Sharp Lines and Sliding Scales in Tax Law

56 Pages Posted: 13 Mar 2019 Last revised: 10 Apr 2019

See all articles by Edward G. Fox

Edward G. Fox

University of Michigan Law School

Jacob Goldin

Stanford Law School

Date Written: February 20, 2019

Abstract

The law is full of sharp lines, where small changes in one’s circumstances lead to significant changes in legal treatment. In many cases, a sharp line can be smoothed out by replacing it with a sliding scale. Under a sliding scale, small changes in one’s circumstances lead to small changes in legal treatment. In this paper, we study the policy choice between sharp lines and sliding scales in tax law, focusing particularly on concerns related to efficiency, complexity, and administration. Sharp lines are dominant in tax law, especially for classifications that depend on factors other income. We argue that this dominance is unwarranted; sliding scales are often feasible in practice and better serve a variety of tax policy goals. We illustrate our claims with examples drawn from diverse areas of tax law.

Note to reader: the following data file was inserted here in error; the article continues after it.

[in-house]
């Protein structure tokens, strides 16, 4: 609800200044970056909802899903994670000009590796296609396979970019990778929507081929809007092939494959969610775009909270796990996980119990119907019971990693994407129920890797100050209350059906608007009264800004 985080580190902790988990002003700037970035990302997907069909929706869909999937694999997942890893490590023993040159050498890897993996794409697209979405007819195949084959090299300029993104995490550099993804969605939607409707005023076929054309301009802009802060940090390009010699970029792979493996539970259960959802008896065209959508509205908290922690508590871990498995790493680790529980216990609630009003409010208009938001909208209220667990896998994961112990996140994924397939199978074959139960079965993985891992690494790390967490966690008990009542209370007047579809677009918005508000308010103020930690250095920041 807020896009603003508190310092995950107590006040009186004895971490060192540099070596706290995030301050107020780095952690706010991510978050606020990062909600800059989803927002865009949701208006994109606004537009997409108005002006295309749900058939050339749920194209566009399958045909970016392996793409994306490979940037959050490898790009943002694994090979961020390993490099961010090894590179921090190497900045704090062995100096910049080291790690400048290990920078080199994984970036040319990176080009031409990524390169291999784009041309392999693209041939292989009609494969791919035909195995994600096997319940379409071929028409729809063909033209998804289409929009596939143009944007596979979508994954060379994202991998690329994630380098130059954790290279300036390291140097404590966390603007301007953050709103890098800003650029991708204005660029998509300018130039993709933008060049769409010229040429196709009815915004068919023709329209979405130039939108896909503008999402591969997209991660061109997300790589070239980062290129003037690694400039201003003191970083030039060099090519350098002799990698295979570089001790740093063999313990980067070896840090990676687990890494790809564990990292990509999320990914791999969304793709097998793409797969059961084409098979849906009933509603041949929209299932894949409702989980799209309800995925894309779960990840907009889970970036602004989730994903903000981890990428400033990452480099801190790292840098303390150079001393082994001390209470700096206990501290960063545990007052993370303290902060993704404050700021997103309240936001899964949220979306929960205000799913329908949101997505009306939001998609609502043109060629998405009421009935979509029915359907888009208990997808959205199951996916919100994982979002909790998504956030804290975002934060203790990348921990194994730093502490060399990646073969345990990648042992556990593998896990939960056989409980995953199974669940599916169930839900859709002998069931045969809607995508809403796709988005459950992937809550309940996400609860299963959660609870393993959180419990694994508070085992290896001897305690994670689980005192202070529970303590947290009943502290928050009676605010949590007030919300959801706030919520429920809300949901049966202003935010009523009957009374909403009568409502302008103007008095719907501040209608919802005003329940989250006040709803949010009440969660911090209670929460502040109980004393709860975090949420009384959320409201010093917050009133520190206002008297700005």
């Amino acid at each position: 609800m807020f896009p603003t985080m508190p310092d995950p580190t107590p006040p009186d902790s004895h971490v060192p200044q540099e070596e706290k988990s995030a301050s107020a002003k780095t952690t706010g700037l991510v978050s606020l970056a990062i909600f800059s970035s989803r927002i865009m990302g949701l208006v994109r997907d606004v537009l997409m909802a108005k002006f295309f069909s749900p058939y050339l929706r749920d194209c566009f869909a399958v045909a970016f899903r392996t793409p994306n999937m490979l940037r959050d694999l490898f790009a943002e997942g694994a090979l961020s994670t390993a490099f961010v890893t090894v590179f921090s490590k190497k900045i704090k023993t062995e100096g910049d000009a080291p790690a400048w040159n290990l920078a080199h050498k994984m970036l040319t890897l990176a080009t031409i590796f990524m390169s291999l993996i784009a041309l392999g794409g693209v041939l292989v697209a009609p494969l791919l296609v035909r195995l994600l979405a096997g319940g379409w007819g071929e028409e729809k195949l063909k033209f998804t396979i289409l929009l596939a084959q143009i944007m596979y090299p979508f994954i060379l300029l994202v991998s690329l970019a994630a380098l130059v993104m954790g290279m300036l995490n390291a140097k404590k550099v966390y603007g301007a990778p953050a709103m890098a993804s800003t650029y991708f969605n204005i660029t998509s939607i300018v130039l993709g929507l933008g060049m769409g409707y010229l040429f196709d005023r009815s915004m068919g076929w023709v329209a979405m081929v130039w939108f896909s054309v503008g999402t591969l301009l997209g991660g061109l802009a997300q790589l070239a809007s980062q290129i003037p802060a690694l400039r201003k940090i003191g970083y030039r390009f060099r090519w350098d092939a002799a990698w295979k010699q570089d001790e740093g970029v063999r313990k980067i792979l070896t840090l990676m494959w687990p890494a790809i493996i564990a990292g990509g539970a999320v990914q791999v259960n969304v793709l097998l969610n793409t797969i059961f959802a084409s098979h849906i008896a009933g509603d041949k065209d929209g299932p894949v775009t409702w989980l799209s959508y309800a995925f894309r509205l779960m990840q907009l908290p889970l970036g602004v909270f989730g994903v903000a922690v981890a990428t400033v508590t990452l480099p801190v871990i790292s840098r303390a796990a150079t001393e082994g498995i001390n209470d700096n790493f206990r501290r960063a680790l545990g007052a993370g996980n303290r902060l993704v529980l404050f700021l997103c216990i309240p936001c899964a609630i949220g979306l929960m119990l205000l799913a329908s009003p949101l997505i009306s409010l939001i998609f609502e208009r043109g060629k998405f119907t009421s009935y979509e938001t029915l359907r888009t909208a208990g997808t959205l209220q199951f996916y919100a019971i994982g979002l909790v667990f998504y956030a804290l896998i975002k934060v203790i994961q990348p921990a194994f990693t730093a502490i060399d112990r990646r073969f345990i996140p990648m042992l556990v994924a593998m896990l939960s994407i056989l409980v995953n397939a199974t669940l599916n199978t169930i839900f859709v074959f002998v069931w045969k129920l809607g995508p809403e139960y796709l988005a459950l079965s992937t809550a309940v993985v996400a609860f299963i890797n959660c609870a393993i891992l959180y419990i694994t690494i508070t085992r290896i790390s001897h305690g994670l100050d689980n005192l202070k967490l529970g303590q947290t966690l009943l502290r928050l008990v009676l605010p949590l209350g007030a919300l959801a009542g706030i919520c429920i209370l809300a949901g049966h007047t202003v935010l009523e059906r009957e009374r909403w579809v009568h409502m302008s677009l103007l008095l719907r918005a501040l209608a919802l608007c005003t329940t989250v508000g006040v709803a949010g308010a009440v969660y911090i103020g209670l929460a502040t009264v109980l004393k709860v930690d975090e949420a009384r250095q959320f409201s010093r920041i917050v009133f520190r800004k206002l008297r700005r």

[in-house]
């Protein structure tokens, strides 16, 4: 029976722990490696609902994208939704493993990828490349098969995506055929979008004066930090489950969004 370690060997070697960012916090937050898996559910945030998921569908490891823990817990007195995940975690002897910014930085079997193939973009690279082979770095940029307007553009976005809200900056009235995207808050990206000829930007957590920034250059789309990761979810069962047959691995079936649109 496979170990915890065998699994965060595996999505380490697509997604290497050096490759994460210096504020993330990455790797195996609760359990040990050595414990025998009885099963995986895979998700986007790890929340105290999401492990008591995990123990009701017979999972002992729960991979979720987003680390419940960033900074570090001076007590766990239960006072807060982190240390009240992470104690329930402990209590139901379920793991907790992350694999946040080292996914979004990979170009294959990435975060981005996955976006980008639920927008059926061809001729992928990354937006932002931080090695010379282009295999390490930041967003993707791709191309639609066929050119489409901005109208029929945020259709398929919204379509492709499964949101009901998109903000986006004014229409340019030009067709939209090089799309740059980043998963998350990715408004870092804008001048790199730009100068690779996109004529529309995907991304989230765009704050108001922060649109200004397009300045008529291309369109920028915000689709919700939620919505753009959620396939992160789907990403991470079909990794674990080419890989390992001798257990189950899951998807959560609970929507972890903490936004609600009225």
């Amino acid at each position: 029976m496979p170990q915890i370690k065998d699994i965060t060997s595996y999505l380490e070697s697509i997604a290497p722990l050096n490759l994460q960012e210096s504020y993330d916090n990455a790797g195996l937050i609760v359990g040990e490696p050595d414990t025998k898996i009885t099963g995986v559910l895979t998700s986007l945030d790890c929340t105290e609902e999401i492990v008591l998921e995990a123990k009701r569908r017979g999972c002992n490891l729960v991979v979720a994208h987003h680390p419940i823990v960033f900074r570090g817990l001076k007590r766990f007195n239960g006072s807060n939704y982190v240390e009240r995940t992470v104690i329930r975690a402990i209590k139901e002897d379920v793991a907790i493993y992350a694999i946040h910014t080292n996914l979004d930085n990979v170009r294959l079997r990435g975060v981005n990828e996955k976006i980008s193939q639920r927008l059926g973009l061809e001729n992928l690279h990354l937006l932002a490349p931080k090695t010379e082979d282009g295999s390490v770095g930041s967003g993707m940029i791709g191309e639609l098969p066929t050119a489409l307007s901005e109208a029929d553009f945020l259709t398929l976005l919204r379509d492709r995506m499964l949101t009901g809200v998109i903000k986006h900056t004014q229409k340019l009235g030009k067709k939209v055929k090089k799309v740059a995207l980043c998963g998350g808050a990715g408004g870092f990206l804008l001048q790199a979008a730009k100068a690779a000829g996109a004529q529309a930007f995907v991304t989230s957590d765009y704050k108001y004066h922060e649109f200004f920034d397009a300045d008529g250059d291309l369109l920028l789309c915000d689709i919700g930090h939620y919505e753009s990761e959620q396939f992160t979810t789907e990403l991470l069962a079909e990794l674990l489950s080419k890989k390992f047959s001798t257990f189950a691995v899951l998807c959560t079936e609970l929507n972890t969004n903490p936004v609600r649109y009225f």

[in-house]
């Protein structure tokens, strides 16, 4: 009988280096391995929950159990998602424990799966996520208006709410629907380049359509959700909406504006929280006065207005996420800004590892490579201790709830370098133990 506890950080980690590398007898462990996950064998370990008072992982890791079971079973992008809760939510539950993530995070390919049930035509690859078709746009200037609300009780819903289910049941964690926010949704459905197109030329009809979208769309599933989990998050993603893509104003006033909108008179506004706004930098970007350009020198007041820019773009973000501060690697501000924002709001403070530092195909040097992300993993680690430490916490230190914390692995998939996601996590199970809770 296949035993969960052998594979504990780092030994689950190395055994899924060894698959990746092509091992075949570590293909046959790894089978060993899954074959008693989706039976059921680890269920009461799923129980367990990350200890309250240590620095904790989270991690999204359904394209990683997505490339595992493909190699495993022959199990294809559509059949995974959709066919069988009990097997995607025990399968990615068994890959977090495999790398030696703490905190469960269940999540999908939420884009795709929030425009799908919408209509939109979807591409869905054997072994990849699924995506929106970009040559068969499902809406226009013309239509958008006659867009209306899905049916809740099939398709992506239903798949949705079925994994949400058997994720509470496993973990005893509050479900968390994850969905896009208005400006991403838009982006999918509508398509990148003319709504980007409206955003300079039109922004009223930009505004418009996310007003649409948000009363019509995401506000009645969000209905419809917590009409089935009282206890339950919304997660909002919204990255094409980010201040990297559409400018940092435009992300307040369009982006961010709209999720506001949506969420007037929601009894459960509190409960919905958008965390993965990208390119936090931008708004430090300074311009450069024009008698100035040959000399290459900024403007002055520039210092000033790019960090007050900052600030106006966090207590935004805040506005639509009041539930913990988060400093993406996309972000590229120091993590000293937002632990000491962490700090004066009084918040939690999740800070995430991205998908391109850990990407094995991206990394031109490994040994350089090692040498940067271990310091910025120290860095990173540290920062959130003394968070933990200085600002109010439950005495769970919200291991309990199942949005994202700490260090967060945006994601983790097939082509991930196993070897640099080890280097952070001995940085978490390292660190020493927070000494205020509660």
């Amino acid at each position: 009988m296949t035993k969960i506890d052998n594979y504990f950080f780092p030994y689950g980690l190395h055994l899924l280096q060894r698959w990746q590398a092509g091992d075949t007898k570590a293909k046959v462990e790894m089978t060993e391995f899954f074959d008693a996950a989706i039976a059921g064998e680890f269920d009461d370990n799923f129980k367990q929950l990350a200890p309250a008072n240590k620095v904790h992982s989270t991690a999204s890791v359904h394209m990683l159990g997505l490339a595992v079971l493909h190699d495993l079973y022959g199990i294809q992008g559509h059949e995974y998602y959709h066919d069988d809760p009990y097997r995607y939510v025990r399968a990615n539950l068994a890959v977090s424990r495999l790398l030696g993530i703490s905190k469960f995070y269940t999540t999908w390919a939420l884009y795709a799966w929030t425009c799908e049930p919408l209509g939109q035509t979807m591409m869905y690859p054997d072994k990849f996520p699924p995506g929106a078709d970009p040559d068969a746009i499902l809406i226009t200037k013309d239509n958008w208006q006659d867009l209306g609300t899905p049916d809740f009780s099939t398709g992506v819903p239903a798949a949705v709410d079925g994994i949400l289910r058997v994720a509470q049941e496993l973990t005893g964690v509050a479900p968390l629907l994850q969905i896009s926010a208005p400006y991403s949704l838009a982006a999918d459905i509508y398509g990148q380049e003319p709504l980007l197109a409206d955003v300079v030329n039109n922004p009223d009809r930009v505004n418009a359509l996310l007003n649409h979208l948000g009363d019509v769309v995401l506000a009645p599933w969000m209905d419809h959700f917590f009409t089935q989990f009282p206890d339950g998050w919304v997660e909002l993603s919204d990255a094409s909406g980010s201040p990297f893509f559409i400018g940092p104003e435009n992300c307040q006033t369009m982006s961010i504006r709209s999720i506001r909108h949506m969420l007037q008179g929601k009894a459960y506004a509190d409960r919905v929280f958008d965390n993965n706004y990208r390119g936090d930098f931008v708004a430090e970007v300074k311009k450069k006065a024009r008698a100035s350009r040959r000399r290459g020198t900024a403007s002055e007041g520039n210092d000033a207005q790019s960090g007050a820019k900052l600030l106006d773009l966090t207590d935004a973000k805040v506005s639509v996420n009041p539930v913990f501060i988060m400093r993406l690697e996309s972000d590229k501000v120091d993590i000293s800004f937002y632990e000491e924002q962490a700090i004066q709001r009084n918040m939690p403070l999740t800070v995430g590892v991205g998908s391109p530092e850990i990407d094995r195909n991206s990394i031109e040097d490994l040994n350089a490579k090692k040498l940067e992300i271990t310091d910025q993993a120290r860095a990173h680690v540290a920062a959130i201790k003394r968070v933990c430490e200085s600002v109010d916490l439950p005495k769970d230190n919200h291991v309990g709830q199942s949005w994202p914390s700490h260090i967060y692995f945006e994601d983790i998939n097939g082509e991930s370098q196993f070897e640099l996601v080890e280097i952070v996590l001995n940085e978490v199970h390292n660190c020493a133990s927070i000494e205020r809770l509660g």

Suggested Citation

Fox, Edward G. and Goldin, Jacob, Sharp Lines and Sliding Scales in Tax Law (February 20, 2019). Stanford Law and Economics Olin Working Paper No. 534. Available at SSRN: https://ssrn.com/abstract=3339656 or http://dx.doi.org/10.2139/ssrn.3339656

Edward G. Fox

University of Michigan Law School ( email )

625 South State Street
Ann Arbor, MI 48109-1215
United States

Jacob Goldin (Contact Author)

Stanford Law School ( email )

559 Nathan Abbott Way
Stanford, CA 94305-8610
United States

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